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Mediating a dissolution of marriage can save the parties thousands of dollars, no matter how small or large the estate. If the marital estate is large, mediation can save the community tens or even hundreds of thousands of dollars. Of course, if the marriage is very brief and has no financial issues, the most economic resource is the Los Angeles Superior Court’s Family Law Facilitator. These services are available to the public throughout the county.

 

But let’s start with an analysis of a medium-small case: Parties were married for 12 years, have 2 minor children, a house with a mortgage and some equity, a savings account, and an employer-provided retirement plan. If both parties work, then the question is if sufficient disparity exists between their earnings to create the need for spousal support. Though different elements can determine the amount of temporary versus permanent spousal support, often the critical issues are the same and an experienced family law attorney serving as mediator can quickly explain the law, helping the parties focus on the most important items. This will save the parties anywhere from $3,000 to $6,000 on a contested Request for Order (“RFO”) for temporary support and even greater savings on an expensive trial on the same issue.

 

Assuming child custody/visitation does not divide the parties, many of the same financial issues used to resolve the spousal support question will come to bear to determine “guideline” child support. Aside from the financial factors driving the guideline equation, most of which also figure into the spousal support analysis, the key element of child support is how much time the children spend with each parent – the “timeshare” factor. As we are assuming no disputes exist over the parenting plan, an experienced family law mediator can assist the parties to look at the parenting plan, review the legal authorities applicable to custodial quantification, and come up with a rational and fair timeshare percentage. Again, this will save the parties a few to several thousands of dollars formally battling over guideline support in an RFO. Even if the parties have some significant disputes over child custody, an experienced family law mediator can help them bring in mediation oriented child custody evaluators or counselors to help them resolve their differences. Thus, they can save many thousands or tens of thousands of dollars that will follow from a contested custody fight.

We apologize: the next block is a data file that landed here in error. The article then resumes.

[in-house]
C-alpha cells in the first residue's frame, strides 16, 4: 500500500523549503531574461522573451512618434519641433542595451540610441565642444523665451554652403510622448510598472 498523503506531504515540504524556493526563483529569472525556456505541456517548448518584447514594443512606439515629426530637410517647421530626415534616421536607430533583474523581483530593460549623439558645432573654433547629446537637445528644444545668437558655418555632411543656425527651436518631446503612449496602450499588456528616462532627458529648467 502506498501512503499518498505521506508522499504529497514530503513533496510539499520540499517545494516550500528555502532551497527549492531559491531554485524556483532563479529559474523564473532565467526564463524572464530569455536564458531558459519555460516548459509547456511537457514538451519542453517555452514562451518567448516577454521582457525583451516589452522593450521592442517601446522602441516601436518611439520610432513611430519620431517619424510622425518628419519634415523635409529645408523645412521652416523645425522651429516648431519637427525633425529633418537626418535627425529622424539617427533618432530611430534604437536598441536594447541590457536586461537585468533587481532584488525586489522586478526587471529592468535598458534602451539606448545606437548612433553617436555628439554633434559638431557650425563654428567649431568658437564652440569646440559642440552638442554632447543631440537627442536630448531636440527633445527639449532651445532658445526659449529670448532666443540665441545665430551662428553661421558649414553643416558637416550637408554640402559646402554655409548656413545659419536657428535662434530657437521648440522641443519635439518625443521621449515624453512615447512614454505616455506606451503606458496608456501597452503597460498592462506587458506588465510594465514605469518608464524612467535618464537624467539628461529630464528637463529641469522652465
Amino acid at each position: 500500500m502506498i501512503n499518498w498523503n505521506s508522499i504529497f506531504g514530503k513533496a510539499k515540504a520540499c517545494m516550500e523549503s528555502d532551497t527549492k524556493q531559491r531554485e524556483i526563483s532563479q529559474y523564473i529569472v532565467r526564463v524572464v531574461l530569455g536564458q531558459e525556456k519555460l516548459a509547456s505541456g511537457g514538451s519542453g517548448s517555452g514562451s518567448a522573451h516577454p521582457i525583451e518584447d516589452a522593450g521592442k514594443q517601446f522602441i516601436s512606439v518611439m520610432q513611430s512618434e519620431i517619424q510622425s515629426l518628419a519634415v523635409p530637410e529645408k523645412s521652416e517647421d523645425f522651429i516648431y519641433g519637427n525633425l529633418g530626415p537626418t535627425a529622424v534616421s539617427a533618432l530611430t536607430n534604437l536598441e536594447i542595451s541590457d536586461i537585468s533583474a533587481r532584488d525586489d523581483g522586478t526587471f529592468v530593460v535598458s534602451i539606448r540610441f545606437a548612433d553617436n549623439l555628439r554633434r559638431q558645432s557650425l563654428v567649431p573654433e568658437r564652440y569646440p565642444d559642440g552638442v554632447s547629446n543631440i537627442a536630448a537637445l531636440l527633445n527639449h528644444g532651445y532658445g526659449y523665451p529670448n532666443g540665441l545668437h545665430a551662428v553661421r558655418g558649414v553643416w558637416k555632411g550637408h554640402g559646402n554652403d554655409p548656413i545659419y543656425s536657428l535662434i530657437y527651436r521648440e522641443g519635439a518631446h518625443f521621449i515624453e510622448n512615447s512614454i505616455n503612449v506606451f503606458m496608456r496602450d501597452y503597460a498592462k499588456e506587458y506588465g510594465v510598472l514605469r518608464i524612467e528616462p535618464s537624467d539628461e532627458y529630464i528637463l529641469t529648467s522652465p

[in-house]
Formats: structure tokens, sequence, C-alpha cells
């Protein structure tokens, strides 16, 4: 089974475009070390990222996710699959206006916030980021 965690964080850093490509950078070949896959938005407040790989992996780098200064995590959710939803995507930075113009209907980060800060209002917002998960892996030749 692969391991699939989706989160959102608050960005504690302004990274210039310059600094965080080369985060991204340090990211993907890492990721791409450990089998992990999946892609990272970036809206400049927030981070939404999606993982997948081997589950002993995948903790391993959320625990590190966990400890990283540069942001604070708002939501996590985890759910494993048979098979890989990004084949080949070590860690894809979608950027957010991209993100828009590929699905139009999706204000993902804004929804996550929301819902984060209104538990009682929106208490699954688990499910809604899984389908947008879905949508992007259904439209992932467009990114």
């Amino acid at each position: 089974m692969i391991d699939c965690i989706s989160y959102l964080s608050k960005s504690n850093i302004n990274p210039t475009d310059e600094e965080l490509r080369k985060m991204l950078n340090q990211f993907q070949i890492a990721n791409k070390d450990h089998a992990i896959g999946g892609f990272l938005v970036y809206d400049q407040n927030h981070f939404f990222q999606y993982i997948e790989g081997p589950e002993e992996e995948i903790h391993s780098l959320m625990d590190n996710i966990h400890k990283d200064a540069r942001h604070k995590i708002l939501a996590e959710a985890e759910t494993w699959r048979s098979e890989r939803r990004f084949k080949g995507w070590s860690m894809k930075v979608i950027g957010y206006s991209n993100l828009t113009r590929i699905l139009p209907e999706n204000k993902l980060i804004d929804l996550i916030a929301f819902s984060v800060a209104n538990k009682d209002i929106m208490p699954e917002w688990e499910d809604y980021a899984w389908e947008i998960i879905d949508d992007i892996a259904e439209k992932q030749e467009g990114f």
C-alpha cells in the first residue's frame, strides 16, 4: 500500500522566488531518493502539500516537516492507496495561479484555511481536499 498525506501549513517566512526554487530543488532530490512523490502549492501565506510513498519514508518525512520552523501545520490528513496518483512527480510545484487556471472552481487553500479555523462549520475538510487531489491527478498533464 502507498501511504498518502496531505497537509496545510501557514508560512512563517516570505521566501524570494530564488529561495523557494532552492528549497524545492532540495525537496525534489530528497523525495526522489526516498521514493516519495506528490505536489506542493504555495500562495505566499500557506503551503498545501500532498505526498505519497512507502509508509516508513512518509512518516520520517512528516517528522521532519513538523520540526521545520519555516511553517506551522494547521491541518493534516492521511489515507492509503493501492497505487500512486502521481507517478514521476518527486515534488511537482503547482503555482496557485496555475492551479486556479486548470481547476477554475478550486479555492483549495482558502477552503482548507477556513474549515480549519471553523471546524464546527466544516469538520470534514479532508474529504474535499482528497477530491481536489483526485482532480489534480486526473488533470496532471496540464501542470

Further savings can be gained when mediating property division. Some judicial officers will accept the testimony of the parties and their realtors for a fair market value (“FMV”) estimate, many judges will want the appraisal report, and even testimony, of a licensed real estate appraiser. The appraisal report will cost approximately $1,200 to $1,500 for a single-family residence located in the Santa Clarita or San Fernando Valleys (about the same for most of suburban Los Angeles County). If the appraiser is called in for testimony, his/her fees will easily double that amount. Mediation allows the parties to select familiar and ethical real estate agents and brokers to provide them with relatively accurate FMV presentations. Any minor differences in the FMVs shown in the parties’ real estate presentations can be easily negotiated with the input of a qualified mediator.

 

The law applicable to division of savings and other bank accounts is relatively straight-forward. Whatever the balance is on the date of separation (“DOS”) should be divided equally between the parties. However, there may be some post-DOS deposits or payments in those accounts that should be allocated to one or the other party. The mediator can also explain the statutory and case law most applicable to those transactions, allowing the parties to quickly and economically resolve any questions. Once more, this will save them considerable sums over the cost of formally litigating their bank account claims.

 

Last is the disposition of the community’s employer-provided retirement and/or pension plan(s). Different considerations come into play if part of the retirement account or plan benefits accrued before the date of marriage (“DOM”) or after the DOS. As with the other aspects of the dissolution of marriage discussed above, the knowledgeable and experienced family law attorney can review the salient authorities dealing with the facts of the parties’ retirement asset history and help them decide a fair and logical approach to dividing the community’s pension plan. Not to be tedious, but this kind of efficiency in litigation will yield a bonus crop of savings to the family when the hostile joinder of the retirement plans, actuarial analysis of the plans/accounts values, and trial to divide it (or them), will total several thousand dollars in legal fees and costs.

 

A qualified and experienced family law mediation attorney will charge from $400 to $600 per hour. The process discussed above will require anywhere from 10 to 25 hours of the mediator’s time, if the parties proceed with relative cooperation and efficiency. Thus, the approximate range of costs for the assistance of a good mediator will be $4,000 to $10,000 ($400.00), or $6,000 to $15,000.00. If all of the issues we have reviewed go through formal litigation, the minimum cost to the parties will likely range from about $20,000 to $30,000.

 

These are the possible expenses to resolve the financial issues and division of a relatively modest community estate. With larger estates, the savings can dwarf those shown above. While it is not reasonable to expect every dissolution of marriage case to be susceptible to a mediated and amicable resolution, it is clear that the financial, and consequently emotional, burden on the family will be substantially reduced by achieving a successful mediation strategy.

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